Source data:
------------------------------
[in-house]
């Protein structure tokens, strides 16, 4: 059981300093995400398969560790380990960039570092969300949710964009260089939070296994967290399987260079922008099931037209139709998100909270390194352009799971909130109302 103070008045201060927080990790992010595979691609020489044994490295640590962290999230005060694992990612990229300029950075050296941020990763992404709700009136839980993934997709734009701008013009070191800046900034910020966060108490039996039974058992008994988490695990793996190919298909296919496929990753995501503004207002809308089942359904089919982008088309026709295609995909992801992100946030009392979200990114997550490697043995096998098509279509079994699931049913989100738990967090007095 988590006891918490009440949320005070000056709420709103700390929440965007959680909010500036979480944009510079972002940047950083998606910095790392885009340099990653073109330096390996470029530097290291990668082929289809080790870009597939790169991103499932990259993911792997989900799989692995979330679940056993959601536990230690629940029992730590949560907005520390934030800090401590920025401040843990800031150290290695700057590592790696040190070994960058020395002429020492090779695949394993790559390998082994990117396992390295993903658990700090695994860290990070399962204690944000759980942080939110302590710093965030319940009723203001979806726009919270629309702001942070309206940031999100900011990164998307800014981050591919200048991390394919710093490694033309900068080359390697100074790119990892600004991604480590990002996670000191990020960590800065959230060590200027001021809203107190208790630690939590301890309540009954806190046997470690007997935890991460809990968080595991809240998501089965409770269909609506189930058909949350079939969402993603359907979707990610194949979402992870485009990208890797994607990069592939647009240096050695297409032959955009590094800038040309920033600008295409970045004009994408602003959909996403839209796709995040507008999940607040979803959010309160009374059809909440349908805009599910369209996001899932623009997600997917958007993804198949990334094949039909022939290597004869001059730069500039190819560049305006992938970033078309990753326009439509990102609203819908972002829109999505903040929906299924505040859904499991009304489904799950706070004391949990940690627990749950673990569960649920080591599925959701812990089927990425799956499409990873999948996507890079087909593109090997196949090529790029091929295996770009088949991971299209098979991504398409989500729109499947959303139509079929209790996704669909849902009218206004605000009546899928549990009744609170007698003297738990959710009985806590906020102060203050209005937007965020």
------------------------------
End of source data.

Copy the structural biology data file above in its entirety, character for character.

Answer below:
[in-house]
């Protein structure tokens, strides 16, 4: 059981300093995400398969560790380990960039570092969300949710964009260089939070296994967290399987260079922008099931037209139709998100909270390194352009799971909130109302 103070008045201060927080990790992010595979691609020489044994490295640590962290999230005060694992990612990229300029950075050296941020990763992404709700009136839980993934997709734009701008013009070191800046900034910020966060108490039996039974058992008994988490695990793996190919298909296919496929990753995501503004207002809308089942359904089919982008088309026709295609995909992801992100946030009392979200990114997550490697043995096998098509279509079994699931049913989100738990967090007095 988590006891918490009440949320005070000056709420709103700390929440965007959680909010500036979480944009510079972002940047950083998606910095790392885009340099990653073109330096390996470029530097290291990668082929289809080790870009597939790169991103499932990259993911792997989900799989692995979330679940056993959601536990230690629940029992730590949560907005520390934030800090401590920025401040843990800031150290290695700057590592790696040190070994960058020395002429020492090779695949394993790559390998082994990117396992390295993903658990700090695994860290990070399962204690944000759980942080939110302590710093965030319940009723203001979806726009919270629309702001942070309206940031999100900011990164998307800014981050591919200048991390394919710093490694033309900068080359390697100074790119990892600004991604480590990002996670000191990020960590800065959230060590200027001021809203107190208790630690939590301890309540009954806190046997470690007997935890991460809990968080595991809240998501089965409770269909609506189930058909949350079939969402993603359907979707990610194949979402992870485009990208890797994607990069592939647009240096050695297409032959955009590094800038040309920033600008295409970045004009994408602003959909996403839209796709995040507008999940607040979803959010309160009374059809909440349908805009599910369209996001899932623009997600997917958007993804198949990334094949039909022939290597004869001059730069500039190819560049305006992938970033078309990753326009439509990102609203819908972002829109999505903040929906299924505040859904499991009304489904799950706070004391949990940690627990749950673990569960649920080591599925959701812990089927990425799956499409990873999948996507890079087909593109090997196949090529790029091929295996770009088949991971299209098979991504398409989500729109499947959303139509079929209790996704669909849902009218206004605000009546899928549990009744609170007698003297738990959710009985806590906020102060203050209005937007965020």